Health

Buddhist practice begins with mindfulness of the body
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    What Does Being A Buddhist Mean To You? Paid Member

    Ravi RavindraProfessor of Comparative Religion and Physics at Dalhousie UniversityHalifax, Canada In a certain way, psychologically and socially, we humans clone ourselves. Look at teenagers, they all wish to be the same way, to imitate each other. That to me is a more serious issue—how our propaganda, our social-psychological manipulation through the media, actually makes people behave as if they were clones. Work in this field can't really be stopped. This research will be carried on underground—in much the same way that chemical warfare technology and nuclear research have been. There are people with enough knowledge to do this all over the world. Enough knowledge, but maybe not enough conscience. Like the Buddha himself said, we are all driven by fear and desire. More »
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    In the News Paid Member

    PRETENDER TO THE THRONE In our last issue we reported on the outrage of Chinese officials when the Dalai Lama announced that a six-year­ old Tibetan boy, Gedhun Choekyi Nyima, had been determined to be the reincarnation of the tenth Panchen Lama, who died in January 1989. The Chinese government claimed that, under the terms ofa 1792 Qing Dynasty agreement, they had the right to approve the selection of all important lamas found in Tibet. Now the Chinese government has installed its own selection, six-year­ old Gyaincain Norbu, thus effectively creating a rival Panchen Lama. More »
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    Earth Treasure Vases Paid Member

    In 1990, I made a pilgrimage in Nepal to meet Cushok Mangtong, the Charok Rinpoche, a 106-year-old lama who lived in a mountain cave 15,000 feet above sea level. As my companions and I trekked over many days to his retreat, I decided to talk to him about what was happening to the earth, and ask him his advice about a world that was rapidly becoming dangerously poisoned. More »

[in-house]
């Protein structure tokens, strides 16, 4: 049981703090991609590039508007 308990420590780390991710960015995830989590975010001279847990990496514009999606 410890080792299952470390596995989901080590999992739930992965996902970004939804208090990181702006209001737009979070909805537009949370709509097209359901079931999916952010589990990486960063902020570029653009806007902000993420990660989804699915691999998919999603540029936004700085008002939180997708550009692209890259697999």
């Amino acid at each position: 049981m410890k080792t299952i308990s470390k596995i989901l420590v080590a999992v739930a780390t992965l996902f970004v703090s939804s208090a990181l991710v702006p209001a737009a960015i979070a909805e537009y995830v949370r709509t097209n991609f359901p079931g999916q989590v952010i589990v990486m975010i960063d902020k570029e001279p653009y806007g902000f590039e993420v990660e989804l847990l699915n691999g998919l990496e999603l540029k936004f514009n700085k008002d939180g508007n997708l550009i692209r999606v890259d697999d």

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    Reading the Mountain Paid Member

    I take a level course along a steep north-facing slope, the bag of acorns tied to my belt slapping against my outer thigh. Every three strides, I jam the shovel down through ash, open a crack in the brown loam, and push in an acorn. Then I press the soil down with my boot and walk on. Someday, I imagine, these slopes will be forested in fire-resistant oaks and a new chapter in the ecological history of Lama Mountain will begin. I switchback up to the ridgeline, planting the entire hillside in an hour. Then I head north to repeat the process on another ridge. More »
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    Discipline of Freedom Paid Member

    Discipline of FreedomThe Yoga Sutra Attributed to PatanjaliTranslated from the Sanskrit by Barbara Stoler MillerUniversity of California Press, 1996.114 pp., $17.95 (cloth) Yoga and Buddha are probably the two best-known and most-used words to make the passage from India. They are what I sometimes think of as salmon-leaping words: words that have made the leap from one culture to another without translation. Or to put it another way, by resisting translation, such words provide a new word—and thus a new meaning, and even a new way of life—for the cultural stream they now swim and spawn in. Dharma is another example, as are satori and koan. More »